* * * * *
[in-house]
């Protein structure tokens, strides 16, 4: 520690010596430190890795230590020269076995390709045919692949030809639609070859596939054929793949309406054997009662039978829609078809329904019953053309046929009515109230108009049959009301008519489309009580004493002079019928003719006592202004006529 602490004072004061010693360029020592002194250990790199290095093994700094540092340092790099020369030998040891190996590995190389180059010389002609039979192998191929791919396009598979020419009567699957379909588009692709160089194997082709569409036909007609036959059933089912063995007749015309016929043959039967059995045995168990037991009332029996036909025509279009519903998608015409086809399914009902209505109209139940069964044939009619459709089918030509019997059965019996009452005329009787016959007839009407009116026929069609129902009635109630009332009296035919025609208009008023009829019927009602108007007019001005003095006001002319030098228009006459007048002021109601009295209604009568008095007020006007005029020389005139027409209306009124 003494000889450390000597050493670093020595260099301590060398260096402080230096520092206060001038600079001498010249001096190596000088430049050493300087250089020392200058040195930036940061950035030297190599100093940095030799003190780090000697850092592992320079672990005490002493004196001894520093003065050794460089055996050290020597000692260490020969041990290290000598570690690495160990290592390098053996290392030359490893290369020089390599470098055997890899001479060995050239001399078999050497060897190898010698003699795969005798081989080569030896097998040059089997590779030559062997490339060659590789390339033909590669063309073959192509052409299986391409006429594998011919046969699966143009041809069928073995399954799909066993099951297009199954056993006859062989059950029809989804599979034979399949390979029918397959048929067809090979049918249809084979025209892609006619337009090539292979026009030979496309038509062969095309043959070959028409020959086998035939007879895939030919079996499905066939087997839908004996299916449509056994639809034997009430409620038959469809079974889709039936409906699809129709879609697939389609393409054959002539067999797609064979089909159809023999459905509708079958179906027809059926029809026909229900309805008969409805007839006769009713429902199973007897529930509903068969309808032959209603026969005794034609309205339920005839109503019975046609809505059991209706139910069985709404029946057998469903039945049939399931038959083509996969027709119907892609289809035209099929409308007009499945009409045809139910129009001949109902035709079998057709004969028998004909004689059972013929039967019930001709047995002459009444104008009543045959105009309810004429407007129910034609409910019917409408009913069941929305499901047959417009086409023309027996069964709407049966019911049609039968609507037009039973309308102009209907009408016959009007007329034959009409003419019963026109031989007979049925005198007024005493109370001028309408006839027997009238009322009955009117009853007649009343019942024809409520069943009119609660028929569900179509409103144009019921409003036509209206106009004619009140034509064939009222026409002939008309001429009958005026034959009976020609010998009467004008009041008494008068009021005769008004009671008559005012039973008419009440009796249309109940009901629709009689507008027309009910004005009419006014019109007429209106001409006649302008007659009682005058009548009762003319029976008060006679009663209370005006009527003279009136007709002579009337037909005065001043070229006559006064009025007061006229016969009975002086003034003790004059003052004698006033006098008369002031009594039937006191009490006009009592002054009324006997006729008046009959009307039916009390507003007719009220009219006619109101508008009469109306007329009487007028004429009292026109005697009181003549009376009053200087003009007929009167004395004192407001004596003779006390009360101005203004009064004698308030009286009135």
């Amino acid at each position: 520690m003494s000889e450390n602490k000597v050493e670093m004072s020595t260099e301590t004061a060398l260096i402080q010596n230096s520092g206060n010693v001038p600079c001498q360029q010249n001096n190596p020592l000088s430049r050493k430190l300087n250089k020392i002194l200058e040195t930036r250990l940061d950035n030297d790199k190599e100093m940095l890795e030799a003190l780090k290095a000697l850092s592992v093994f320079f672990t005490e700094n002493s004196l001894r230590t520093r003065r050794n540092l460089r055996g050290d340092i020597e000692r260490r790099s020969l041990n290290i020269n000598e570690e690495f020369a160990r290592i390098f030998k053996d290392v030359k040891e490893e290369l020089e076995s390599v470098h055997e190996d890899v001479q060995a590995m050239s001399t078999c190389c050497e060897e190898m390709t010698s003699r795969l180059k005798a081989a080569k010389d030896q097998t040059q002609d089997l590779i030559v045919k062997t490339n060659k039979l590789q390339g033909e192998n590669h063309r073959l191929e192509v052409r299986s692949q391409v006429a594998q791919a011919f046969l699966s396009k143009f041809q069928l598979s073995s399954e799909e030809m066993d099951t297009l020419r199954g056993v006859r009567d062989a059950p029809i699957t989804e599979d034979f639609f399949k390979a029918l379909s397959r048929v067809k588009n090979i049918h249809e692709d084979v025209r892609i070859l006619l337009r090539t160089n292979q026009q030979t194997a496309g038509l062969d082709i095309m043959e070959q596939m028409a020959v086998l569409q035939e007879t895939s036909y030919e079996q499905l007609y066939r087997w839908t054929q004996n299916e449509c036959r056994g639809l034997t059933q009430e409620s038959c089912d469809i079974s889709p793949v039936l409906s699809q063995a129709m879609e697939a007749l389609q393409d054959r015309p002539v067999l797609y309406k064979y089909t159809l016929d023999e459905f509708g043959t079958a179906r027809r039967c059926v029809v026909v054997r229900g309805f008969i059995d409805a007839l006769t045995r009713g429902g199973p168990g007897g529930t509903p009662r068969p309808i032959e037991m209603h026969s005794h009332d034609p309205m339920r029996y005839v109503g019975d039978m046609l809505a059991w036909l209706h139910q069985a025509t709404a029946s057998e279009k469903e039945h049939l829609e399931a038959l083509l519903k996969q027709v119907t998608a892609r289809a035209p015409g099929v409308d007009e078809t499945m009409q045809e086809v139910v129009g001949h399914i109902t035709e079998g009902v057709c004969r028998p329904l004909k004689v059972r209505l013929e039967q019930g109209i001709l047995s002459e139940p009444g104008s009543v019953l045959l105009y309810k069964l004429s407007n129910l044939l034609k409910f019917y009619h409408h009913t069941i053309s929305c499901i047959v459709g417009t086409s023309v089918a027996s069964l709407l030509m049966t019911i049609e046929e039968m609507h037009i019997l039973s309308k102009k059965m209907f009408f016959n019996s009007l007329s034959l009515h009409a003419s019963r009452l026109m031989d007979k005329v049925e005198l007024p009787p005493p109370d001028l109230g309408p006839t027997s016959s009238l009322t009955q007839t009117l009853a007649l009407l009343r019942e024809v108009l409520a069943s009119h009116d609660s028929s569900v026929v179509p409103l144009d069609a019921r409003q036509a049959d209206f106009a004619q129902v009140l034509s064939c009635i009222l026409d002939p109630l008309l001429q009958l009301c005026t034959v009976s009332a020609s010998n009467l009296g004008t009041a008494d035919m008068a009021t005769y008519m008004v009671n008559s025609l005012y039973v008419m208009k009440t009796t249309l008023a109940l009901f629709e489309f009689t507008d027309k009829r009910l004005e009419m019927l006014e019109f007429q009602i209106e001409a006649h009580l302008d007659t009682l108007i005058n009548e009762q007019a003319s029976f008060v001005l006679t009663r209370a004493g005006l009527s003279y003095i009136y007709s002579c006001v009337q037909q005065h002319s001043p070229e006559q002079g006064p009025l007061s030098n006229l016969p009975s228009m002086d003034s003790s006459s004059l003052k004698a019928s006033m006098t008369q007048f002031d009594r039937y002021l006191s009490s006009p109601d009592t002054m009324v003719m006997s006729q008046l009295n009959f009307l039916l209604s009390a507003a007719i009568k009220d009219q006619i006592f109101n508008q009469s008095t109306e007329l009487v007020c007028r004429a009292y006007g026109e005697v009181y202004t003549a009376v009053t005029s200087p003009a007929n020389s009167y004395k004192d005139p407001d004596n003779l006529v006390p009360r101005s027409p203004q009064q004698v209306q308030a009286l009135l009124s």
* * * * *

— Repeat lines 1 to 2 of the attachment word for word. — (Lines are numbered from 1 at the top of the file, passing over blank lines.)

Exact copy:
[in-house]
């Protein structure tokens, strides 16, 4: 520690010596430190890795230590020269076995390709045919692949030809639609070859596939054929793949309406054997009662039978829609078809329904019953053309046929009515109230108009049959009301008519489309009580004493002079019928003719006592202004006529 602490004072004061010693360029020592002194250990790199290095093994700094540092340092790099020369030998040891190996590995190389180059010389002609039979192998191929791919396009598979020419009567699957379909588009692709160089194997082709569409036909007609036959059933089912063995007749015309016929043959039967059995045995168990037991009332029996036909025509279009519903998608015409086809399914009902209505109209139940069964044939009619459709089918030509019997059965019996009452005329009787016959007839009407009116026929069609129902009635109630009332009296035919025609208009008023009829019927009602108007007019001005003095006001002319030098228009006459007048002021109601009295209604009568008095007020006007005029020389005139027409209306009124 003494000889450390000597050493670093020595260099301590060398260096402080230096520092206060001038600079001498010249001096190596000088430049050493300087250089020392200058040195930036940061950035030297190599100093940095030799003190780090000697850092592992320079672990005490002493004196001894520093003065050794460089055996050290020597000692260490020969041990290290000598570690690495160990290592390098053996290392030359490893290369020089390599470098055997890899001479060995050239001399078999050497060897190898010698003699795969005798081989080569030896097998040059089997590779030559062997490339060659590789390339033909590669063309073959192509052409299986391409006429594998011919046969699966143009041809069928073995399954799909066993099951297009199954056993006859062989059950029809989804599979034979399949390979029918397959048929067809090979049918249809084979025209892609006619337009090539292979026009030979496309038509062969095309043959070959028409020959086998035939007879895939030919079996499905066939087997839908004996299916449509056994639809034997009430409620038959469809079974889709039936409906699809129709879609697939389609393409054959002539067999797609064979089909159809023999459905509708079958179906027809059926029809026909229900309805008969409805007839006769009713429902199973007897529930509903068969309808032959209603026969005794034609309205339920005839109503019975046609809505059991209706139910069985709404029946057998469903039945049939399931038959083509996969027709119907892609289809035209099929409308007009499945009409045809139910129009001949109902035709079998057709004969028998004909004689059972013929039967019930001709047995002459009444104008009543045959105009309810004429407007129910034609409910019917409408009913069941929305499901047959417009086409023309027996069964709407049966019911049609039968609507037009039973309308102009209907009408016959009007007329034959009409003419019963026109031989007979049925005198007024005493109370001028309408006839027997009238009322009955009117009853007649009343019942024809409520069943009119609660028929569900179509409103144009019921409003036509209206106009004619009140034509064939009222026409002939008309001429009958005026034959009976020609010998009467004008009041008494008068009021005769008004009671008559005012039973008419009440009796249309109940009901629709009689507008027309009910004005009419006014019109007429209106001409006649302008007659009682005058009548009762003319029976008060006679009663209370005006009527003279009136007709002579009337037909005065001043070229006559006064009025007061006229016969009975002086003034003790004059003052004698006033006098008369002031009594039937006191009490006009009592002054009324006997006729008046009959009307039916009390507003007719009220009219006619109101508008009469109306007329009487007028004429009292026109005697009181003549009376009053200087003009007929009167004395004192407001004596003779006390009360101005203004009064004698308030009286009135």